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Interview with Senior Associate Athletics Director for Academic Services at the University of Oklahoma

Posted By Administration, Tuesday, July 11, 2017

 Interview with Senior Associate Athletics Director for Academic Services at the University of Oklahoma. 

 Submitted by the 2016-2017 Athletes Task Force


Michael Meade, Senior Associate Athletics Director for Academic Services at the University of Oklahoma, agreed to answer some questions for the Athletes Task Force of Diversity Abroad. 


Why is study abroad important? What do you think students can learn from international education?  Study abroad is important because it gives student-athletes an opportunity to explore the richness of other cultures, languages, traditions and history. This experience complements their learning in the classroom.

Did you have education abroad opportunities as an undergraduate? If so, how did it impact your college experience?  I did not complete a formal study abroad experience as an undergraduate. However, I did participate in a European tour with a men's choral group while at Notre Dame. It was a month-long experience during which I was able to experience cultures in seven different countries and also learn about my own family history during my time in Ireland. I actually located family in County Kerry during my extended stay there. That was an unforgettable moment.

Have you been abroad as a professional?  If yes, where?  I have not been abroad as a professional, but I am definitely interested in future opportunities. 

What would you say is the general support level for student-athletes to study abroad while at the University of Oklahoma?  Is there support from the top down at both the university and athletics levels?    The Athletics Department provides tremendous support for student-athletes interested in study abroad, as does the university’s administration from the President down. In addition to the coaches being receptive to this experience, the department also provides financial support through the NCAA Student Assistance Fund for student-athlete well-being needs.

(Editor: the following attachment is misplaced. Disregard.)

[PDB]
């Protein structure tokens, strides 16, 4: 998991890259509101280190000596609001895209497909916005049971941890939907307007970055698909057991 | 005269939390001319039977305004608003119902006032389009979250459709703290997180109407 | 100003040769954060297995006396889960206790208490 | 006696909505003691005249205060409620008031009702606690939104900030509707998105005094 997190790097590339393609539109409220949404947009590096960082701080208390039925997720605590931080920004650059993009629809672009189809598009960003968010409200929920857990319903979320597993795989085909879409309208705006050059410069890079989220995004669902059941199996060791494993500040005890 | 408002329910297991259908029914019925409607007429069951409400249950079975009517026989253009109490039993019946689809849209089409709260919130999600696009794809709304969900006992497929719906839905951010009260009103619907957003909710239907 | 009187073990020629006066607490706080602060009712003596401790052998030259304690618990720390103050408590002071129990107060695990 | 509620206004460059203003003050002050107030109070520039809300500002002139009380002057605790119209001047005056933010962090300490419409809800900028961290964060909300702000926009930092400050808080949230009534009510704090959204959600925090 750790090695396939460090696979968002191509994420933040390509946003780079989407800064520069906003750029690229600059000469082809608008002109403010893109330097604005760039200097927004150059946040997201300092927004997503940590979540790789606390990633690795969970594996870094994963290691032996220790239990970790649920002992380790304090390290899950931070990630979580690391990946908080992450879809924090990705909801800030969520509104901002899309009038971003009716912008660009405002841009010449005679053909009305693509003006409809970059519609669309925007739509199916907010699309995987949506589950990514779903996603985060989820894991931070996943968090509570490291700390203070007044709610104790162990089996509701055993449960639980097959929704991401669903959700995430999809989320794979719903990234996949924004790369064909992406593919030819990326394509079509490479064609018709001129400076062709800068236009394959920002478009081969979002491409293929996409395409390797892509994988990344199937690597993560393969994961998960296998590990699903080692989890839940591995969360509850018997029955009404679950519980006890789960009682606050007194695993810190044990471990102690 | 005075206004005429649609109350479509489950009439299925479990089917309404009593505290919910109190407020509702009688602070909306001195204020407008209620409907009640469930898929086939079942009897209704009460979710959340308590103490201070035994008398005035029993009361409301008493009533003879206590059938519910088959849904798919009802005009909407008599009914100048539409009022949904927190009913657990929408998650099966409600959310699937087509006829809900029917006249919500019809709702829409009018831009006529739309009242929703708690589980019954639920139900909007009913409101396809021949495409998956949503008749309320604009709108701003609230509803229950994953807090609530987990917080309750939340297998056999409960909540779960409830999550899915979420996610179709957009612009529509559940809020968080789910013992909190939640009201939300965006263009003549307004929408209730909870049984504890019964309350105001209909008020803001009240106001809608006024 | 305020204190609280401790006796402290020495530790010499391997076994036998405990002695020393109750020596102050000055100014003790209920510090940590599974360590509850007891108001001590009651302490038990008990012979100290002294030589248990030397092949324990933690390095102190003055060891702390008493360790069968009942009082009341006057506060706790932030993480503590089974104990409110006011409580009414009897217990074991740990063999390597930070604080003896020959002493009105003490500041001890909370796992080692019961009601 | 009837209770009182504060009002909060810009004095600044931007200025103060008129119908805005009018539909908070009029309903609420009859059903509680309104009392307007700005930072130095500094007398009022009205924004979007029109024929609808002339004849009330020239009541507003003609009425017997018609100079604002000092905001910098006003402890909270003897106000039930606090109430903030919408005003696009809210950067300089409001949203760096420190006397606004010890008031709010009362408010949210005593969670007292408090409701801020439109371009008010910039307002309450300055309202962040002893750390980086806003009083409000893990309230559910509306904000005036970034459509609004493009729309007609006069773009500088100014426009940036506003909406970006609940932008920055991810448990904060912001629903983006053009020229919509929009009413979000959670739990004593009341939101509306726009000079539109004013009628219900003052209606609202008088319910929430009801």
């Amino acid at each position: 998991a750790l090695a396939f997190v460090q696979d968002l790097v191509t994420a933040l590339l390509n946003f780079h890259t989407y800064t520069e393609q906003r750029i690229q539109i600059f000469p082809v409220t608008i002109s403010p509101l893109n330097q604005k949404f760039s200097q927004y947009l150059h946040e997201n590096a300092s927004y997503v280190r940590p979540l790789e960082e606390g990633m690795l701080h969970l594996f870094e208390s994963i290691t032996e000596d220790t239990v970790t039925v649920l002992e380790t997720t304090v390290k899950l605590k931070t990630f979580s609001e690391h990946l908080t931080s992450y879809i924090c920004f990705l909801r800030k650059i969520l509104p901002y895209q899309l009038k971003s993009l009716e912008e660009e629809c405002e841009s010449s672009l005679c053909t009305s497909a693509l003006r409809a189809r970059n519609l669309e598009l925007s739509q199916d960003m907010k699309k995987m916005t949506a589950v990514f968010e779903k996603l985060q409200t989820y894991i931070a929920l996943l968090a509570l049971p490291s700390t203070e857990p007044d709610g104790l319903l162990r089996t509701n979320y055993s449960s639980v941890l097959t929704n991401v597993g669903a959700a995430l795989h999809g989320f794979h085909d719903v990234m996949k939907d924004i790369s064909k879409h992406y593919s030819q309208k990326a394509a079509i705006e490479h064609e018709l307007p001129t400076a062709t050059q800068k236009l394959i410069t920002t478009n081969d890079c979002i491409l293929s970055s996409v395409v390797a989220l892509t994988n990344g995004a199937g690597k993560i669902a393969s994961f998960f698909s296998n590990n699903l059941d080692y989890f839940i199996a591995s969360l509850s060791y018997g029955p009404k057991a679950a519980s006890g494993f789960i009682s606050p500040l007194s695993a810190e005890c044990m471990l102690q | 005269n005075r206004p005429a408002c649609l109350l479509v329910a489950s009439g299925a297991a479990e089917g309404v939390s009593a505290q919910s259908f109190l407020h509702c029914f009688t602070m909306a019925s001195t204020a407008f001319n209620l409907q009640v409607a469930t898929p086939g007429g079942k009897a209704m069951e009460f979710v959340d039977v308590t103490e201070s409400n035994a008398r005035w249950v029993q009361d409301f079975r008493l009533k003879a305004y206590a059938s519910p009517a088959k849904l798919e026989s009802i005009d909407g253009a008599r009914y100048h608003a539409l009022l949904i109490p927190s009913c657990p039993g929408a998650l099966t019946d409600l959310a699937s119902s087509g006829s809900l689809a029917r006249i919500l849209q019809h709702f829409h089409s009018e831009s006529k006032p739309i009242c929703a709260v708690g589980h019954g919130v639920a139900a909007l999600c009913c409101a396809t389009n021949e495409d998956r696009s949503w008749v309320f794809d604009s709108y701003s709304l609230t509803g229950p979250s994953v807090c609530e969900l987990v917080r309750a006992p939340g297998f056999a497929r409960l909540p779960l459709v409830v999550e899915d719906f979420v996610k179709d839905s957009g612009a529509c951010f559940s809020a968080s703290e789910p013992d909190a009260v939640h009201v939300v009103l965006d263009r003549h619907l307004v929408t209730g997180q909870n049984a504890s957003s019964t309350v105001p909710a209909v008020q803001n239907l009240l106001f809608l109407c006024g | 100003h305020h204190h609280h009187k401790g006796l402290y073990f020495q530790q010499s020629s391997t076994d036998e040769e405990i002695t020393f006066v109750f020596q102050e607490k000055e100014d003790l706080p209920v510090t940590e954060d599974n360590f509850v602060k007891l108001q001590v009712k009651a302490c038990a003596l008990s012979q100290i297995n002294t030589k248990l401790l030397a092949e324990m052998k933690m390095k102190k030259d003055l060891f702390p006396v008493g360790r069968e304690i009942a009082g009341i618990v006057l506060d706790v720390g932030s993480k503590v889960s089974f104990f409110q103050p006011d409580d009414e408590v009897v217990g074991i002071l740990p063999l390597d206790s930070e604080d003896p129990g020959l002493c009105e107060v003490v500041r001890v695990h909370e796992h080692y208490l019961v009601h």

As a rule, are your athletic advisers encouraged to mention study abroad to the student-athletes during advising sessions?  Athletics academic advisers encourage student-athletes to consider study abroad based on their interest and designated academic program. Additionally, our Foreign Language Center coordinator meets with student-athletes interested in study abroad to determine the best plan of action and type of program, and provides guidance through the application process.


Has there been an increase in the number of athletes studying abroad from OU during the past five years?  Yes, a significant increase. Between 1993-2012, approximately 10 student-athletes participated in study abroad programs at OU.  Between 2013 and 2016, an additional 59 students completed study abroad programs. In 2017 alone, 30 student-athletes are participating in study abroad.


Do you find it easier for some sports to study abroad compared to others?  Student-athletes in most sport programs are able to participate in study abroad at some point during the summer. Depending on the students' seasons of competition, some participate in May while others choose programs that are offered in either June or July. Almost all student-athletes have the opportunity to participate in the summer or after they have completed their eligibility.

Do you think coaches and administrators would be more apt to promote study abroad if there were an athletic component to the program?  Coaches are receptive to students interested in study abroad opportunities. Generally speaking, an athletic component is not essential, provided they make responsible, healthy decisions during their experience.  

Do you think student-athletes would be more likely to study abroad if there were an athletic training/competition component?  While many student-athletes have an interest in study abroad programs that focus on a topic related to sport, that certainly is not the priority for most students.

In general, do you feel there is support among coaches for their team members to go on study abroad or is it impossible to generalize about this?   I believe coaches are supportive of student-athletes interested in studying abroad. I have not heard of any head coaches that are opposed to students interested in taking advantage of this opportunity. 

Has Athletics publicized any high-profile student-athletes who have studied abroad?  If yes, in what ways and which sports?   Student-athletes participating in study abroad opportunities are recognized during our annual Scholar Athlete banquet in April. Additionally, the Athletics Communications staff has written articles regarding student-athletes' study abroad experiences in recent years. We certainly plan to continue this effort as we see this as a valuable opportunity for all college students.  

Do you know if the idea of study abroad for student-athletes is mentioned to recruits?  Study abroad opportunities are mentioned during prospective student-athlete recruiting visits. Study abroad is highlighted during prospect tours of the Prentice Gautt Academic Center.